The difference seems to be made in the cooking – where as you would normally cook rice in water, you cook bulgur wheat in stock so it soaks up all the lovely flavour from the stock. I almost always use it instead of rice but there are quite a few other potential uses for it – we’ve used it in stuffing for peppers, put it in salads and there’s other experiments I have in mind too for the future and obviously you’ll be the first ones to know how those turn out!

So, see if you can get your hands on some bulgur wheat to serve with your chilli and give it a try. Depending on what you’re serving it with bulgur wheat is great with some cooked mixed veg or diced fried onion. You can play around with it if you want to make it a bit more interesting but it’s really tasty simply cooked in vegetable stock – plus it won’t steal the limelight from your chilli con carne.

Let me know what you thought of the chilli in the comments or via the contact me form – or get in touch on Facebook, Instagram or X. Post some pictures of your #bowlofchilli with your favourite accompaniments/toppings – if you’re feeling adventurous you could give it a try with some of my carrot and onion mini bhajis – they go together really well! Enjoy DDx.

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Chilli Con Carne

  • Author: Hazel
  • Total Time: 1 hour 15 minutes
  • Yield: 4 servings 1x


A delicious chilli con carne – perfect served over a jacket potato, some bulgur wheat or think outside the box and have it with some chips or potato wedges!


Units Scale
  • 500 g lean beef mince
  • 2 onions, diced
  • 2 peppers, diced (any colour although I like to use at least one red for sweetness)
  • 2 garlic cloves, chopped
  • 40 g chocolate (I just use cooking chocolate)
  • 2 teaspoons chilli powder (see notes)
  • 1 teaspoon paprika
  • 1 teaspoon ground cumin
  • 1 beef stock cube
  • 2 400g tins of tomatoes
  • 2 teaspoons tomato puree
  • 1 400g tin mixed beans – including kidney beans – drained and rinsed
  • Olive oil
  • Salt and pepper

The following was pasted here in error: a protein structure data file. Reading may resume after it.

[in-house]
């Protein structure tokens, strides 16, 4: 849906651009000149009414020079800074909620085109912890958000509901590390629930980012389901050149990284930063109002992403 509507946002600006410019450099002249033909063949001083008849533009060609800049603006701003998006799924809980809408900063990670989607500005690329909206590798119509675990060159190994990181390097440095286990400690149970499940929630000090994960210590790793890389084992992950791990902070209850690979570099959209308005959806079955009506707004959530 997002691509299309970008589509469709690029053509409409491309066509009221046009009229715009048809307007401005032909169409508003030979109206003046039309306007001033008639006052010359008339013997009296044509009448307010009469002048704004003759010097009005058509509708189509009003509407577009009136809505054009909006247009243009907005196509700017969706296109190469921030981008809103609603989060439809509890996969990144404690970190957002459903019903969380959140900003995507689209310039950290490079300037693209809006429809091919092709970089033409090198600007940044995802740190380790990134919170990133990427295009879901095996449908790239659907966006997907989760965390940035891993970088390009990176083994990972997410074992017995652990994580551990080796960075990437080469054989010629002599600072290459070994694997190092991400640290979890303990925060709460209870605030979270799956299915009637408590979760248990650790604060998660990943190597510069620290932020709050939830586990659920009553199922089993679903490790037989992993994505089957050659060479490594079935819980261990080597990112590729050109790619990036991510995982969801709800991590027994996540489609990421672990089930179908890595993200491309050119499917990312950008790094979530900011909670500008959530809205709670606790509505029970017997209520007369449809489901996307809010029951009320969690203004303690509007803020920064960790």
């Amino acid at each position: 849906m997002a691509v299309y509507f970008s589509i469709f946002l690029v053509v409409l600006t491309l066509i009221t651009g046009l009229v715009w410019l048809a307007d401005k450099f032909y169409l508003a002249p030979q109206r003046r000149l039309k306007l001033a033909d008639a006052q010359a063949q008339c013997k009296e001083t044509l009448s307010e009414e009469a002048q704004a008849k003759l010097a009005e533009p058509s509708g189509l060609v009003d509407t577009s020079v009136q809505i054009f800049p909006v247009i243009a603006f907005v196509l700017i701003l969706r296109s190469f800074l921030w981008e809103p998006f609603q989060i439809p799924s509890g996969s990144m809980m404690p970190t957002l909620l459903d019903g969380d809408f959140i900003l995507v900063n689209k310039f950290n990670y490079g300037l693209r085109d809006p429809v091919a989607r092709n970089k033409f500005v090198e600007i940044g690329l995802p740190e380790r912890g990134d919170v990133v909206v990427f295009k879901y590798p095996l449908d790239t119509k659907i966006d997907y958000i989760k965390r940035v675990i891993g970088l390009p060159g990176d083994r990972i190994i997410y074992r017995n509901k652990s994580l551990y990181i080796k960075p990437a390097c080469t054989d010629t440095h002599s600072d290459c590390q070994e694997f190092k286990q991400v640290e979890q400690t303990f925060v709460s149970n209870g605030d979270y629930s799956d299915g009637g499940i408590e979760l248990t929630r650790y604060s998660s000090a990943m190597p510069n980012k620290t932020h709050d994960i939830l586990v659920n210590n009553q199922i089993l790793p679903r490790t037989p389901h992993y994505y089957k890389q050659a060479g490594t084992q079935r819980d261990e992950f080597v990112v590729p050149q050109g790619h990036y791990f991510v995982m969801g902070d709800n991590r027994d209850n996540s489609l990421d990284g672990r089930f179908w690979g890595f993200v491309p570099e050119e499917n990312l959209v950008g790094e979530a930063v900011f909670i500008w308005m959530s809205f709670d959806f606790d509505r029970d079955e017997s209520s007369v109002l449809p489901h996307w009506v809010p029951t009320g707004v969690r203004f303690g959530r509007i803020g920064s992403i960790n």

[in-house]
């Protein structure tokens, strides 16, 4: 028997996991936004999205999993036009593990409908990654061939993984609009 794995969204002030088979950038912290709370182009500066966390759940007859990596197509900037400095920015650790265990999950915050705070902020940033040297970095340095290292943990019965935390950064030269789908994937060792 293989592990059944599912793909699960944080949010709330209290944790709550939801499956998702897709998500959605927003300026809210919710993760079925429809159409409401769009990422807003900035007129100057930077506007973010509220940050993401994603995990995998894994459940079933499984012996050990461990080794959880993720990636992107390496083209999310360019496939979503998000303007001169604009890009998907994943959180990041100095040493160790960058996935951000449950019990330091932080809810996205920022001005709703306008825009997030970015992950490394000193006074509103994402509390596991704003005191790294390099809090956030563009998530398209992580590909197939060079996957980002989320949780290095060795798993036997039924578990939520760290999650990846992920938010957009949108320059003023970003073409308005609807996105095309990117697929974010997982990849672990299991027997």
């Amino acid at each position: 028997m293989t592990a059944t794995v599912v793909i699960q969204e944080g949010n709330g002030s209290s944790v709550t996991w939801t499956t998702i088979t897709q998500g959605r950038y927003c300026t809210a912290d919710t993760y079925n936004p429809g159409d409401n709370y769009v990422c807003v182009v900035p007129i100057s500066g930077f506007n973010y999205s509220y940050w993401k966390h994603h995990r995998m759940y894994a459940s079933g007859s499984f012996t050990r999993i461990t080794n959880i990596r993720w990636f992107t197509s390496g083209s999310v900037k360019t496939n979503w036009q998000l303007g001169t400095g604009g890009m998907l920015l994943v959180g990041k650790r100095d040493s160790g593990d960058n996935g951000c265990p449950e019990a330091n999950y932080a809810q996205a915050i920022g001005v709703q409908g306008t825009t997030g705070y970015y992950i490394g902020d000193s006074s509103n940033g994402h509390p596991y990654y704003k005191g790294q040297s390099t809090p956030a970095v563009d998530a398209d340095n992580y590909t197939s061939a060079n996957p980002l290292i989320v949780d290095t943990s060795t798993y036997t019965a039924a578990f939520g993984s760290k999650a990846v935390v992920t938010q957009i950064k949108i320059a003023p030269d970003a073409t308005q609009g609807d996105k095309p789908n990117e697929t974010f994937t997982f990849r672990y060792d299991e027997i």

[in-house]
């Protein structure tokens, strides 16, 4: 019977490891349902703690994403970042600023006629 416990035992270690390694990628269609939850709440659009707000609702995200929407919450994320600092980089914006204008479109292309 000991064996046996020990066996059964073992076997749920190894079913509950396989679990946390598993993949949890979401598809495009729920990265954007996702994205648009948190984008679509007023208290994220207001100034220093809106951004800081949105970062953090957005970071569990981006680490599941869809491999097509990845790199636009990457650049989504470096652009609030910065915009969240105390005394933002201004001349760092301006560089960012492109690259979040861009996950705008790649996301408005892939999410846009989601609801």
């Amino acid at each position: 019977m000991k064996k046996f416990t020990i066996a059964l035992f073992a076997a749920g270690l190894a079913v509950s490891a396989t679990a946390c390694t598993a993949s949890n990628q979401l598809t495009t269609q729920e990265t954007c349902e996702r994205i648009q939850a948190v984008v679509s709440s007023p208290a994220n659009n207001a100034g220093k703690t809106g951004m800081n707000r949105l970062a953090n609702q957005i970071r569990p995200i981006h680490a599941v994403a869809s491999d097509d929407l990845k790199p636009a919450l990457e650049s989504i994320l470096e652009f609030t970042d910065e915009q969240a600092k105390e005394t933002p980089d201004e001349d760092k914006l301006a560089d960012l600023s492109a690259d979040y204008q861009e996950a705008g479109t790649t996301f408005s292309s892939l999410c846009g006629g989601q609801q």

1. Make life easier for yourself and get everything diced and chopped ready to go!
  2. Heat 1 tablespoon of olive oil in a deep frying pan over a low heat. Add the onion and cook for 5 minutes.
  3. Add the pepper, garlic, chilli powder, paprika and cumin, stir well and cook for another 5 minutes.
  4. In another frying pan, season the beef mince with salt and pepper and brown. Once browned, add it to the vegetables and continue to cook until the mince is cooked through.
  5. Make up your stock (I used 400ml boiling water per stock cube) and add to the pan.
  6. Add the tomato puree and tinned tomatoes to the pan, season and mix well.
  7. Bring the sauce up to the boil and then reduce the heat, stir and cover. Simmer for about 30 minutes, checking occasionally to make sure the mixture stays at a simmer. 
  8. Drain and rinse the beans, add them to the chilli along with the chocolate and simmer uncovered for 20 minutes. Keep the lid handy as we will need it again in a minute.
  9. Taste and season the chilli. Once happy with the seasoning, turn off the heat and put the lid back on the pan. Leave the chilli to rest for 10 minutes before serving to allow all the flavours to mix and develop properly.
  10. Serve with your choice of accompaniments.


  • As written, this is a mild chilli con carne – if you like heat in your food then simply increase the amount of chilli powder!
  • Prep Time: 15 minutes
  • Cook Time: 1 hour


  • Serving Size: Per serving
  • Calories: 469 kcal
  • Fat: 21g (30%)
  • Saturated Fat: 7.5g (37%)